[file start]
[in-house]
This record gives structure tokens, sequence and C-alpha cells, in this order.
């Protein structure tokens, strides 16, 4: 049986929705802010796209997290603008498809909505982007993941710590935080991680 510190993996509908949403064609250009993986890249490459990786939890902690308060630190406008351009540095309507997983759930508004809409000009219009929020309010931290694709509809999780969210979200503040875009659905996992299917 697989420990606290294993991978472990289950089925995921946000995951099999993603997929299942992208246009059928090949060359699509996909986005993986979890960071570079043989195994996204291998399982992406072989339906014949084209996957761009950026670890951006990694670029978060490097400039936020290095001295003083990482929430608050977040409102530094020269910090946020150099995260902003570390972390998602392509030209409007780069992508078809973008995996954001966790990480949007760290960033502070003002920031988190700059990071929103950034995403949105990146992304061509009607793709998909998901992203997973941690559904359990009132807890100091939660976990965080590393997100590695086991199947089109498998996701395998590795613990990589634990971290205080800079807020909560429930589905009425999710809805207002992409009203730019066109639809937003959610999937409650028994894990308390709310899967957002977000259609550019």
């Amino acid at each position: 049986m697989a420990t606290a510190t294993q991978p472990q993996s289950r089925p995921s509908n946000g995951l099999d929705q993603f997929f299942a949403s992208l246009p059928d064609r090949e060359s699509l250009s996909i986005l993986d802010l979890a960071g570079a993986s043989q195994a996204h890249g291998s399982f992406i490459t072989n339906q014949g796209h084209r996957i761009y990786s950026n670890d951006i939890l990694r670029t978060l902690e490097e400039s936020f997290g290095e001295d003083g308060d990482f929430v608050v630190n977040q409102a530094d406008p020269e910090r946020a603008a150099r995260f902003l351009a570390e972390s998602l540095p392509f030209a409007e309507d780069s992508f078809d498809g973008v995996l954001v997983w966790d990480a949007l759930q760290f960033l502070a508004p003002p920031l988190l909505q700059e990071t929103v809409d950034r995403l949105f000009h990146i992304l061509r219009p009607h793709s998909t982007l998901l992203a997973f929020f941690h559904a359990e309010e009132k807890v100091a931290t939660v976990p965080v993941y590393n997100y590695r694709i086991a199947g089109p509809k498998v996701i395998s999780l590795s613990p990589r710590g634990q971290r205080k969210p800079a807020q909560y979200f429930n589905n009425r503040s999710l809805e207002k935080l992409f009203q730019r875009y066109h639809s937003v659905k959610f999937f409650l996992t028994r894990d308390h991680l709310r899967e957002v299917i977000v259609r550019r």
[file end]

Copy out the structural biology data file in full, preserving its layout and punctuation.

[in-house]
This record gives structure tokens, sequence and C-alpha cells, in this order.
């Protein structure tokens, strides 16, 4: 049986929705802010796209997290603008498809909505982007993941710590935080991680 510190993996509908949403064609250009993986890249490459990786939890902690308060630190406008351009540095309507997983759930508004809409000009219009929020309010931290694709509809999780969210979200503040875009659905996992299917 697989420990606290294993991978472990289950089925995921946000995951099999993603997929299942992208246009059928090949060359699509996909986005993986979890960071570079043989195994996204291998399982992406072989339906014949084209996957761009950026670890951006990694670029978060490097400039936020290095001295003083990482929430608050977040409102530094020269910090946020150099995260902003570390972390998602392509030209409007780069992508078809973008995996954001966790990480949007760290960033502070003002920031988190700059990071929103950034995403949105990146992304061509009607793709998909998901992203997973941690559904359990009132807890100091939660976990965080590393997100590695086991199947089109498998996701395998590795613990990589634990971290205080800079807020909560429930589905009425999710809805207002992409009203730019066109639809937003959610999937409650028994894990308390709310899967957002977000259609550019």
């Amino acid at each position: 049986m697989a420990t606290a510190t294993q991978p472990q993996s289950r089925p995921s509908n946000g995951l099999d929705q993603f997929f299942a949403s992208l246009p059928d064609r090949e060359s699509l250009s996909i986005l993986d802010l979890a960071g570079a993986s043989q195994a996204h890249g291998s399982f992406i490459t072989n339906q014949g796209h084209r996957i761009y990786s950026n670890d951006i939890l990694r670029t978060l902690e490097e400039s936020f997290g290095e001295d003083g308060d990482f929430v608050v630190n977040q409102a530094d406008p020269e910090r946020a603008a150099r995260f902003l351009a570390e972390s998602l540095p392509f030209a409007e309507d780069s992508f078809d498809g973008v995996l954001v997983w966790d990480a949007l759930q760290f960033l502070a508004p003002p920031l988190l909505q700059e990071t929103v809409d950034r995403l949105f000009h990146i992304l061509r219009p009607h793709s998909t982007l998901l992203a997973f929020f941690h559904a359990e309010e009132k807890v100091a931290t939660v976990p965080v993941y590393n997100y590695r694709i086991a199947g089109p509809k498998v996701i395998s999780l590795s613990p990589r710590g634990q971290r205080k969210p800079a807020q909560y979200f429930n589905n009425r503040s999710l809805e207002k935080l992409f009203q730019r875009y066109h639809s937003v659905k959610f999937f409650l996992t028994r894990d308390h991680l709310r899967e957002v299917i977000v259609r550019r």